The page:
Kids music. It’s a different animal. The lyrics are silly. The hooks are sugary. Nothing comes even remotely close to being categorized as offensive. Reproduced, generic pet sounds float in and out of certain songs. Voices are catered to an adolescent imagination, morphing from cute to soothing to informative. The idea behind it all is to teach — teach through the conduit of music, teach through the conduit of the arts.
That’s why it’s just so darn frustrating to understand how or why some of these local kids music artists blatantly rip off adult hits. Mr. Jon and all his friends were guilty of this in 2013 when they lifted AC/DC’s “Back In Black.” And now, with the adorably well-produced “Goo On My Shoe” from area lawyers-turned-musicians Here Comes Trouble, the same trick sits front and center no more than three songs into the thing. It comes at the one-minute mark on the title track. A nice funky structure gives way to a parody of The Weather Girls’ “It’s Raining Men.” The change?
“It’s raining now. Hallelujah. It’s raining now. Hallelujah.”
It’s a shame because the rest of the song is sort of pretty great. Centered around a pop-reggae groove that would make Matisyahu proud, it’s a tightly performed production that establishes Here Comes Trouble, at the very least, as adequate, competent musicians who are versatile enough to pull something like that off. Even the female vocal harmonies, led by Kelly Donohue, fit well above the Rastafari tones, the “Don’t know what to do when I got goo on my shoe” refrain taking on a mildly pretty and somewhat graceful identity due to her matured, full voice.
And, all things considered, that matured, full voice is a useful asset to the Here Comes Trouble oeuvre. “Bubbles In My Bath” is a fun fit of uptempo electro-rock that takes on interesting textures with Colleen Dyer’s tasteful guitar and Jon Babu’s dance-tastic drumming. With its infectious hook, it echoes B52s influences and Devo spunk. The same formula — with less focus on the electro and more emphasis on the rock — works just as well on “Alligator.”
Then, as it tends to be with most kid-centric acts, slowing things down serves the band well. “Hooky” is elegant, naive and suitably big-eyed. Donohue’s voice is made for ragtime swing, its richness contrasting wonderfully with the falsetto do-dos that paint the post-choruses with indie flair. “Watermelon Felon” proceeds to crawl in and get smoky with its upright bass and prominent backing vocals. It’s like the “SpongeBob Squarepants” of Here Comes Trouble — grown-ups can find just as much pleasure in its two-and-a-half minutes as an adolescent could.
Actually, musically inclined adults should be able to appreciate the group for their raw skills. Opener “I Want Dessert” has a nice ‘90s radio-rock vibe to it, a tom-tom pattern running through the verses and classic guitar noodling carrying the weight once the speed kicks up. The “HCT Theme Song” is fun enough and even has an “Everyday”-era Dave Matthews touch to it, complete with folk/funk electric guitar. “Little Red Car” could legitimately double as an outtake from a Stax Records session some 50 years ago. Steve Cropper would be proud, yes, but the prominent B5 organ is good enough to bring a smile to Booker T. Jones’ face. Out goes the Green Onions. In comes Fisher Price.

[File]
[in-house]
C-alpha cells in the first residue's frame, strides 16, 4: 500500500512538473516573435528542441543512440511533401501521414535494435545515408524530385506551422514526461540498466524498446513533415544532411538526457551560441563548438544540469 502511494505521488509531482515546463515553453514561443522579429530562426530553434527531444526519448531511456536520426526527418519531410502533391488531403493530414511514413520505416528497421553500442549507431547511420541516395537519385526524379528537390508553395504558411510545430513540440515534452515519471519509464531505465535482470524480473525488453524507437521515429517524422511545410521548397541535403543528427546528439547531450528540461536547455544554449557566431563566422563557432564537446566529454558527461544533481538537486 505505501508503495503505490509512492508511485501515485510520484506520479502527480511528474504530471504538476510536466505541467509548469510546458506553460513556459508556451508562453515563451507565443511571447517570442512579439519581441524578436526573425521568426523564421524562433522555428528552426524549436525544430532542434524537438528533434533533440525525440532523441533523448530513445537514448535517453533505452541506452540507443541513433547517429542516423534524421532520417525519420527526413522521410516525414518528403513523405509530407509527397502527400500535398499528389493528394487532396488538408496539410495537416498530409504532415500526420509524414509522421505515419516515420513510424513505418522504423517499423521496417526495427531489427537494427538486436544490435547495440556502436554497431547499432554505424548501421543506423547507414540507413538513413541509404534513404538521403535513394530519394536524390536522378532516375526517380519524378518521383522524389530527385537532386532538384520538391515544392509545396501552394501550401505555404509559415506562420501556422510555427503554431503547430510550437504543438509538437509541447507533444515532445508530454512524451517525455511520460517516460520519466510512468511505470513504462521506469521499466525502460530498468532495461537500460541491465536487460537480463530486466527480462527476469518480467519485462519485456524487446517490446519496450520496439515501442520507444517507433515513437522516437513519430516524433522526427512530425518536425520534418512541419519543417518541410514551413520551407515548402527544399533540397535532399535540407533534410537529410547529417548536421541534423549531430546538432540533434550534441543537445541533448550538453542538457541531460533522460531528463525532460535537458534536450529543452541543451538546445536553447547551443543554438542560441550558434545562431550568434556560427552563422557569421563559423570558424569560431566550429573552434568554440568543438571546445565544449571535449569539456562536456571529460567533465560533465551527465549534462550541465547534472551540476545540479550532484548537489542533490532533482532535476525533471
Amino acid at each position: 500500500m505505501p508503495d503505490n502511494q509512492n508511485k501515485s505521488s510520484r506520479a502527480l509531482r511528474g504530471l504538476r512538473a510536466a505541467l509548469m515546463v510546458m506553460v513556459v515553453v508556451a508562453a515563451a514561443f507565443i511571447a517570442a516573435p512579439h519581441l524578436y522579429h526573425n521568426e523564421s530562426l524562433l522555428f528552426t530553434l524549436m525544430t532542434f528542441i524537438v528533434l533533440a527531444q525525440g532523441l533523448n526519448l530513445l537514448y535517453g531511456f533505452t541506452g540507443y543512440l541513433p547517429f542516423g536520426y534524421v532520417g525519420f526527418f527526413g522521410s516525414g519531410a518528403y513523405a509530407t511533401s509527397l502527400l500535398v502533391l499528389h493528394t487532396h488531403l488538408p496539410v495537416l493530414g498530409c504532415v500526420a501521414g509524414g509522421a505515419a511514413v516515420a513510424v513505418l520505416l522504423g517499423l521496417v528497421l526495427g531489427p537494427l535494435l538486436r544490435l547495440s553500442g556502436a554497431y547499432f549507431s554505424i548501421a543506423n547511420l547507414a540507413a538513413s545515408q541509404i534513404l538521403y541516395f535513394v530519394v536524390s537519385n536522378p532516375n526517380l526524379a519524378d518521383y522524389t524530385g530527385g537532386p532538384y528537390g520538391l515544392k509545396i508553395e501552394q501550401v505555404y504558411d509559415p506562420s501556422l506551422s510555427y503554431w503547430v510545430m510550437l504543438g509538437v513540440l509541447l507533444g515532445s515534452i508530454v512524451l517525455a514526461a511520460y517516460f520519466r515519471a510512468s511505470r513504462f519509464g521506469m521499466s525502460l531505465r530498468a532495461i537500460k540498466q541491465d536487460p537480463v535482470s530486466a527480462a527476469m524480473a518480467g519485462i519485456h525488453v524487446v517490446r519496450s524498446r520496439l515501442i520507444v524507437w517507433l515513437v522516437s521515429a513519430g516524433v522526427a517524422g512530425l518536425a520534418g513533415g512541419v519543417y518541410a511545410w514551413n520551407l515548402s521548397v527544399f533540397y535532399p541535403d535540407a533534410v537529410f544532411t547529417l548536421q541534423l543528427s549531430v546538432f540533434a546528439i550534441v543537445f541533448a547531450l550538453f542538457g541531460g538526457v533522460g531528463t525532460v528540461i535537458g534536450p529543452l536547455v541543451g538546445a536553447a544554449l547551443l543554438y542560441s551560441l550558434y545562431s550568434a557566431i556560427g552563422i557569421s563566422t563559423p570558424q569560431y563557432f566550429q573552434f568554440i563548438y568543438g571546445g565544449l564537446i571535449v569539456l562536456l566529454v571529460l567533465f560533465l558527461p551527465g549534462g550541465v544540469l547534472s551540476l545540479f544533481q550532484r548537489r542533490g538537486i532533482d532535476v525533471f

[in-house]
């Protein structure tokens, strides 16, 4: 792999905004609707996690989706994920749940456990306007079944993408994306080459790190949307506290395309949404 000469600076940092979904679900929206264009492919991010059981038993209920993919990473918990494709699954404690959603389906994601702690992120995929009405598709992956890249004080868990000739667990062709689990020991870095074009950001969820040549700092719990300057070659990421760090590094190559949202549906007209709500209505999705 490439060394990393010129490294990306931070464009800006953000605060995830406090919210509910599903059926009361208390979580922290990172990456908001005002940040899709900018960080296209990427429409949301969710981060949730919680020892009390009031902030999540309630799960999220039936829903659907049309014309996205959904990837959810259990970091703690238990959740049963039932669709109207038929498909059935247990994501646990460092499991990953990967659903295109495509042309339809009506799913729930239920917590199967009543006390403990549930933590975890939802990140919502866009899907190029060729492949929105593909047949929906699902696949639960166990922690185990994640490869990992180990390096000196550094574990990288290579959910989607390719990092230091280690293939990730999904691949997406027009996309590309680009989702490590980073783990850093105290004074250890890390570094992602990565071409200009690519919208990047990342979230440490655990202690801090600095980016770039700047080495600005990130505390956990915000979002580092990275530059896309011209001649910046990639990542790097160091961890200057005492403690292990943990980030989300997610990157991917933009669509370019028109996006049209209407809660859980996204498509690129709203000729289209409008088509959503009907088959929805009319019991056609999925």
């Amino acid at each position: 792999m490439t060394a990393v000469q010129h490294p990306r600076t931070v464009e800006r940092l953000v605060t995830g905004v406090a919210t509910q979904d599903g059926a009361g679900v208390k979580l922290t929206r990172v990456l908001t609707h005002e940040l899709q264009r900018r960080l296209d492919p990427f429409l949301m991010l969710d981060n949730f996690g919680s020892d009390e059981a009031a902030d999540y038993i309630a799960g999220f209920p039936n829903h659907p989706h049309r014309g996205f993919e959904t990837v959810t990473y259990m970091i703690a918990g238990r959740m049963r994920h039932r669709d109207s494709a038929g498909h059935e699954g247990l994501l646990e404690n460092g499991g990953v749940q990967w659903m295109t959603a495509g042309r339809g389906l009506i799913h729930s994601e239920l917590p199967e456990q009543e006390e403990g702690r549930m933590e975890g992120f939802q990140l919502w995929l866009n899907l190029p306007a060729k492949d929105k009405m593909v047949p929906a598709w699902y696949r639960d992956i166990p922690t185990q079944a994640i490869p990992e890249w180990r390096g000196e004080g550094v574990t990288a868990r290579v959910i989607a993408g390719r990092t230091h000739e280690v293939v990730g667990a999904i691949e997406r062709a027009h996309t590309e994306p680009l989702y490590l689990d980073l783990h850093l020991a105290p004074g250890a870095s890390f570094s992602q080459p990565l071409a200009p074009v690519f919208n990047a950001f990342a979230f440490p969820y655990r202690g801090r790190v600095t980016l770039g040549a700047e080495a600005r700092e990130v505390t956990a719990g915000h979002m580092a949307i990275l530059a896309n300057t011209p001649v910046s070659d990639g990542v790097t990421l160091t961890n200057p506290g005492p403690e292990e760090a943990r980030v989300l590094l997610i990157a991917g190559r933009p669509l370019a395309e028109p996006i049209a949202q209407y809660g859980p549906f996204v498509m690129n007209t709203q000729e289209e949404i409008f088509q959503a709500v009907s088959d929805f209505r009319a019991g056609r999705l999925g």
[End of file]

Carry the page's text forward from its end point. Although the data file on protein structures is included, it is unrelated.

That same dynamic predictably continues throughout. “That’s Who I Am” shuffles like the theme song to Craig Ferguson’s sorely missed late-night talk show, even if it features a line like “I wear flip-flops when I go to school/And a suit and tie at the swimming pool.” When actual kids show up to add authenticity, like on closer “I Like Toys” or the Bobby McFerrin-ish “Don’t Eat The Mailman, Doggie,” it’s a nice (and admittedly foreseeable) touch. Be it spoken word on the latter or actual singing on the former, that inclusion lends a sense of honesty to the project. Or, in other words, even if they occasionally rip off other songs, it’s hard to argue that Here Comes Trouble’s collective heart isn’t in the right place.
And that’s all that probably really matters, of course. With “Goo On My Shoe,” Here Comes Trouble proves that not only do they want to give kids well-produced music to listen to, but they also want to provide them an occasional stage on which they can perform themselves. This being, for all intents and purposes, a side job for parents who wanted to provide entertainment at their children’s birthday parties, you can’t really question the band’s purity. The fact that they are pretty good at what they do is secondary to the notion that their motives are genuine.
So, yes. It’s silly. It’s sugary. It’s not offensive. There are pet sounds. The voices are aimed to connect with a kid’s imagination. And, on some level at least, the tracks want to teach the youngins about everything from hobbies to desserts to self-worth to a dance called “The Alligator.” Now if only these guys — along with the rest of their child-band brethren — could stick to their own imaginations than those of pop music past.
Because then, and only then, might the goo on the proverbial shoe be just a little less sticky.
** 2 1/2 STARS OUT OF 4 **